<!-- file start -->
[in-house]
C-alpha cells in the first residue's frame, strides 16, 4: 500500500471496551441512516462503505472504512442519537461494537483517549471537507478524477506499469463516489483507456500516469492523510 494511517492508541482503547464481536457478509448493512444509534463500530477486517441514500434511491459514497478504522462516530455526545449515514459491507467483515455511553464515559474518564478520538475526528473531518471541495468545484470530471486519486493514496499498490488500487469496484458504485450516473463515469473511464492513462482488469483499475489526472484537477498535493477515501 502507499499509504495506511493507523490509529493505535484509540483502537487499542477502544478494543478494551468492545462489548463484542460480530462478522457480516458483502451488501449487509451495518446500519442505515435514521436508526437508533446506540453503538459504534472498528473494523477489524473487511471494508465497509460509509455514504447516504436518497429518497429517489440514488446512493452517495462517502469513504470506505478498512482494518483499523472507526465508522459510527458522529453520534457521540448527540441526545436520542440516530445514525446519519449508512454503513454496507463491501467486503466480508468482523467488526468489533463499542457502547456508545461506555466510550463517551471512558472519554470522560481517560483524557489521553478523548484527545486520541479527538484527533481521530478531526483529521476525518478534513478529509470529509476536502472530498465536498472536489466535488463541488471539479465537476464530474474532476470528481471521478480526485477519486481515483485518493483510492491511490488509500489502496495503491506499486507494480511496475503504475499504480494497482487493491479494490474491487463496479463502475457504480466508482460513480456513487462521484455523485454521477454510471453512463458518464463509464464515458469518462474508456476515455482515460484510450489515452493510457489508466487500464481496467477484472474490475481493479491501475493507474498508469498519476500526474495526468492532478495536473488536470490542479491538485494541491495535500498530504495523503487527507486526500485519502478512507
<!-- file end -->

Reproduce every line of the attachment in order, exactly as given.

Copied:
[in-house]
C-alpha cells in the first residue's frame, strides 16, 4: 500500500471496551441512516462503505472504512442519537461494537483517549471537507478524477506499469463516489483507456500516469492523510 494511517492508541482503547464481536457478509448493512444509534463500530477486517441514500434511491459514497478504522462516530455526545449515514459491507467483515455511553464515559474518564478520538475526528473531518471541495468545484470530471486519486493514496499498490488500487469496484458504485450516473463515469473511464492513462482488469483499475489526472484537477498535493477515501 502507499499509504495506511493507523490509529493505535484509540483502537487499542477502544478494543478494551468492545462489548463484542460480530462478522457480516458483502451488501449487509451495518446500519442505515435514521436508526437508533446506540453503538459504534472498528473494523477489524473487511471494508465497509460509509455514504447516504436518497429518497429517489440514488446512493452517495462517502469513504470506505478498512482494518483499523472507526465508522459510527458522529453520534457521540448527540441526545436520542440516530445514525446519519449508512454503513454496507463491501467486503466480508468482523467488526468489533463499542457502547456508545461506555466510550463517551471512558472519554470522560481517560483524557489521553478523548484527545486520541479527538484527533481521530478531526483529521476525518478534513478529509470529509476536502472530498465536498472536489466535488463541488471539479465537476464530474474532476470528481471521478480526485477519486481515483485518493483510492491511490488509500489502496495503491506499486507494480511496475503504475499504480494497482487493491479494490474491487463496479463502475457504480466508482460513480456513487462521484455523485454521477454510471453512463458518464463509464464515458469518462474508456476515455482515460484510450489515452493510457489508466487500464481496467477484472474490475481493479491501475493507474498508469498519476500526474495526468492532478495536473488536470490542479491538485494541491495535500498530504495523503487527507486526500485519502478512507